Juan Cristóbal says:
(With my apologies to Teodoro-groupie Quico, but that headline wrote itself.)
In today's Tal Cual, Teodoro Petkoff sensibly butchers the Chávez administration for involving itself directly in every last corner of the economy and making a mess wherever it pokes its nose. I was stratled by the tone of the piece, specially considering who the messenger is.
The Venezuelan government has a knack - the understatement of the day - for involving itself in the direct production of goods and services that could be supplied better and more cheaply by private industry. Every time, yes, every time it does so, the results are sub-par and all Venezuelans end up poorer for it. Teodoro echoes this idea more strongly than I recall him ever doing so, and for that he earns two thumbs up from me.
It's funny that a right-wing talking point like that could come from a man like Petkoff, no ifs, ands, or buts. It's not just that he's correctly framing Chávez as the anti-Midas that he is, it's that he does it so vehemently. It's as if he's channeling his inner Margaret Thatcher.
Now, the issue with this argument has always been how to sell it. How can we convince Venezuelans that state-owned enterprises are a waste of money, that when the chavista heads of the Venalums, the Banco Industriales and the Venirans of the world call for the government to "capitalize" their companies, we all end up paying? Where is the outrage when the government announces its foray into the hospitality industry? Where is the outcry when we hear our tax money will be used to sell cars?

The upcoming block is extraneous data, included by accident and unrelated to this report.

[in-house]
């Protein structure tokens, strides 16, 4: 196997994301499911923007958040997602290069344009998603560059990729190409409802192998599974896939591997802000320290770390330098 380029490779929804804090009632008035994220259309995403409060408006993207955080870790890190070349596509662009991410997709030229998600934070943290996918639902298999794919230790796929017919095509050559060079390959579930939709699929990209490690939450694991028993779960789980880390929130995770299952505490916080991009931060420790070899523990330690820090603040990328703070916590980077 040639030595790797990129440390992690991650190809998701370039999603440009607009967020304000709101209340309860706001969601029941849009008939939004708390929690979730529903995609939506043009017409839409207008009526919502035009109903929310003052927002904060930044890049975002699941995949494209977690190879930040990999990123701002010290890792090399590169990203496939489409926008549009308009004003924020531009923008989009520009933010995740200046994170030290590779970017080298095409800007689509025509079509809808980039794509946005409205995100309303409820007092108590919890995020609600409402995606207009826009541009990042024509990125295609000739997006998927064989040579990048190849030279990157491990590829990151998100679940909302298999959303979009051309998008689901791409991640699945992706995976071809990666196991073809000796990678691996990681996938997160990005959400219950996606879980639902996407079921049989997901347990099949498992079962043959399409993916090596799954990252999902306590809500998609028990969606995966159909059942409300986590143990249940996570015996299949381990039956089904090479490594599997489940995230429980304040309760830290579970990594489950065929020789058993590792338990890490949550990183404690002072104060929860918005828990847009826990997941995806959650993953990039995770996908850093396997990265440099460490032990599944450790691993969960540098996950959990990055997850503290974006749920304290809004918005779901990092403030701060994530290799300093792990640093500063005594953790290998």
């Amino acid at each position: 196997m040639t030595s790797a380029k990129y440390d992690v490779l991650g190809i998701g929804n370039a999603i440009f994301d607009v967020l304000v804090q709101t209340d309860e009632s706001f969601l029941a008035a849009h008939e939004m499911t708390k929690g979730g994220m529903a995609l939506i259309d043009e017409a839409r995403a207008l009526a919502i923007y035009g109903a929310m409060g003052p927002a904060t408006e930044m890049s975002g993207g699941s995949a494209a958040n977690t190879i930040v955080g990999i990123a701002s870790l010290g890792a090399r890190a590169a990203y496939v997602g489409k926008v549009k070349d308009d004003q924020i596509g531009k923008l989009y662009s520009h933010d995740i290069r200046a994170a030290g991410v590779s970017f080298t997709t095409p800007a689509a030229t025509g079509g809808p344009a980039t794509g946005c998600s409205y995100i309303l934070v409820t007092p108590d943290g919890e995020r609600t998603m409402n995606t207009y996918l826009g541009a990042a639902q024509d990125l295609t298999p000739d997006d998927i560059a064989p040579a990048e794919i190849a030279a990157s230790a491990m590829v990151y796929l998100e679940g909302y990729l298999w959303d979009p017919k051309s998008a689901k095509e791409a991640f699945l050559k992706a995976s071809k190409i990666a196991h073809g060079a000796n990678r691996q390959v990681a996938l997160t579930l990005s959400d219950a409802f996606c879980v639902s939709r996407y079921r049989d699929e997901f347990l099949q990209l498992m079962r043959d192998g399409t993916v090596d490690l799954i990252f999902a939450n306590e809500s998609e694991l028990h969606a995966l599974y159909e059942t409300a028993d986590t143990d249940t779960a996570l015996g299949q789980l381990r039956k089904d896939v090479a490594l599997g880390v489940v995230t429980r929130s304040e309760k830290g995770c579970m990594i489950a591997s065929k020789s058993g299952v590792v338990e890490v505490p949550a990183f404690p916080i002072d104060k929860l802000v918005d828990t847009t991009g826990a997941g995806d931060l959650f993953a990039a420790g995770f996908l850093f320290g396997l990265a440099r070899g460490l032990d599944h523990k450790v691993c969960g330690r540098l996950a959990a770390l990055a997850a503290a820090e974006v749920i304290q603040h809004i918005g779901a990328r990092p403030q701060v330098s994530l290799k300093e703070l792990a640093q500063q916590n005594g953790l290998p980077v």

After all, explaining this is just a matter of math: it's a whole lot easier to simply pay workers in these companies wages for doing nothing than have them be a part of a company where you also have to pay bribes, managers, distributors and foreign suppliers, with all the "surplus" pricing that comes with it.
It's also a lot less time consuming for government decision-makers who, instead of focusing on these empty shells, should be thinking about education, national security and crime. How much time does Chávez spend coming up with funky names for his new companies?
The fiscal and welfare consequences of a badly-run state-company are unequivocally sub-optimal relative to simply giving the workers cash.
This is an issue some Venezuelan politicians have meekly tried to sell, and time and again, they retreat. Ultimately, it always proves easier to just continue doing what we're used to and keep feeding the statist beast.
But how can we break this vicious cycle?
We may never find out.